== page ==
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Does Poaching Distort Training?

  • Moen, Espen R
  • Rosén, Åsa

We analyse the efficiency of the labour market outcome in a competitive search equilibrium model with endogenous turnover and endogenous general human capital formation. We show that search frictions do not distort training decisions if firms and their employees are able to coordinate efficiently, for instance, by using long-term contracts. In the absence of efficient coordination devices there is too much turnover and too little investments in general training. Nonetheless, the number of training firms and the amount of training provided are constrained optimal, and training subsidies therefore reduce welfare.

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Paper provided by C.E.P.R. Discussion Papers in its series CEPR Discussion Papers with number 3468.

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Date of creation: Jul 2002
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Handle: RePEc:cpr:ceprdp:3468
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  1. Daron Acemoglu & Joern-Steffen Pischke, 1998. "Beyond Becker: Training in Imperfect Labor Markets," Working papers 98-12, Massachusetts Institute of Technology (MIT), Department of Economics.
  2. Moen, E.R., 1995. "Competitive Search Equilibrium," Memorandum 37/1995, Oslo University, Department of Economics.
  3. Acemoglu, Daron, 1997. "Training and Innovation in an Imperfect Labour Market," Review of Economic Studies, Wiley Blackwell, vol. 64(3), pages 445-64, July.
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  5. Salop, Steven C, 1979. "A Model of the Natural Rate of Unemployment," American Economic Review, American Economic Association, vol. 69(1), pages 117-25, March.
  6. Moen, Espen R. & Rosén, Åsa, 2002. "Does poaching distort training?," Working Paper Series 4/2002, Swedish Institute for Social Research.
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  8. Peters, Michael, 1991. "Ex Ante Price Offers in Matching Games Non-steady States," Econometrica, Econometric Society, vol. 59(5), pages 1425-54, September.
  9. Harold L. Cole & George J. Mailath & Andrew Postlewaite, 1998. "Efficient non-contractible investments," Staff Report 253, Federal Reserve Bank of Minneapolis.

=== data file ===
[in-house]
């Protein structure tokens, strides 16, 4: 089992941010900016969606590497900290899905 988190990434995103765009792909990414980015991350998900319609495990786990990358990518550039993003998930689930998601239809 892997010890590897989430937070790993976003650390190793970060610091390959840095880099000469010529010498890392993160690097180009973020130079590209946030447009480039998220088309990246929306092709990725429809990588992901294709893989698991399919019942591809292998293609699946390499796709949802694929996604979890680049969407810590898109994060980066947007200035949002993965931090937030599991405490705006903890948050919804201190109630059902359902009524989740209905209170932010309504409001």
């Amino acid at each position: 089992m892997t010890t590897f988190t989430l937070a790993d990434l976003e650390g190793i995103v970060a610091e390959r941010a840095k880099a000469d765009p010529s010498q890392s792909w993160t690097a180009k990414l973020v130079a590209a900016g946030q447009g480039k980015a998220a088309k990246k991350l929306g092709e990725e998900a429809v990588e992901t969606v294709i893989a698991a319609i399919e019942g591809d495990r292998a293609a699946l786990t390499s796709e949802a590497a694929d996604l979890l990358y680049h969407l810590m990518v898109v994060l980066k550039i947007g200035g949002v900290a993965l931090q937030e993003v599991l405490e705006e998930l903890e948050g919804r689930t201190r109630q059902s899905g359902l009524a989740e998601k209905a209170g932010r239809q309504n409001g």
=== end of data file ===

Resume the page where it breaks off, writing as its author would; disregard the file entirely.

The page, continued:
10. Daron Acemoglu & Jorn-Steffen Pischke, 1998. "The Structure of Wages and Investment in General Training," NBER Working Papers 6357, National Bureau of Economic Research, Inc.
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  13. Hosios, Arthur J, 1990. "On the Efficiency of Matching and Related Models of Search and Unemployment," Review of Economic Studies, Wiley Blackwell, vol. 57(2), pages 279-98, April.
  14. Cole, Harold L. & Mailath, George J. & Postlewaite, Andrew, 2001. "Efficient Non-Contractible Investments in Large Economies," Journal of Economic Theory, Elsevier, vol. 101(2), pages 333-373, December.
  15. Stevens, Margaret, 2001. "Should Firms Be Required to Pay for Vocational Training?," Economic Journal, Royal Economic Society, vol. 111(473), pages 485-505, July.
  16. Joseph E. Stiglitz, 1984. "Equilibrium Wage Distributions," NBER Working Papers 1337, National Bureau of Economic Research, Inc.
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  18. Montgomery, James D, 1991. "Equilibrium Wage Dispersion and Interindustry Wage Differentials," The Quarterly Journal of Economics, MIT Press, vol. 106(1), pages 163-79, February.
  19. Acemoglu, D. & Shimer, R., 1997. "Efficient Unemployment Insurance," Working papers 97-9, Massachusetts Institute of Technology (MIT), Department of Economics.
  20. Kenneth Burdett & Shouyong Shi & Randall Wright, 2001. "Pricing and Matching with Frictions," Journal of Political Economy, University of Chicago Press, vol. 109(5), pages 1060-1085, October.
  21. Daron Acemoglu & Robert Shimer, 1998. "Holdups and Efficiency with Search Frictions," Working papers 98-14, Massachusetts Institute of Technology (MIT), Department of Economics.
  22. Stevens, Margaret, 1994. "A Theoretical Model of On-the-Job Training with Imperfect Competition," Oxford Economic Papers, Oxford University Press, vol. 46(4), pages 537-62, October.
  23. Moen, Espen R, 1999. "Education, Ranking, and Competition for Jobs," Journal of Labor Economics, University of Chicago Press, vol. 17(4), pages 694-723, October.
  24. Burdett, Kenneth & Mortensen, Dale T, 1998. "Wage Differentials, Employer Size, and Unemployment," International Economic Review, Department of Economics, University of Pennsylvania and Osaka University Institute of Social and Economic Research Association, vol. 39(2), pages 257-73, May.
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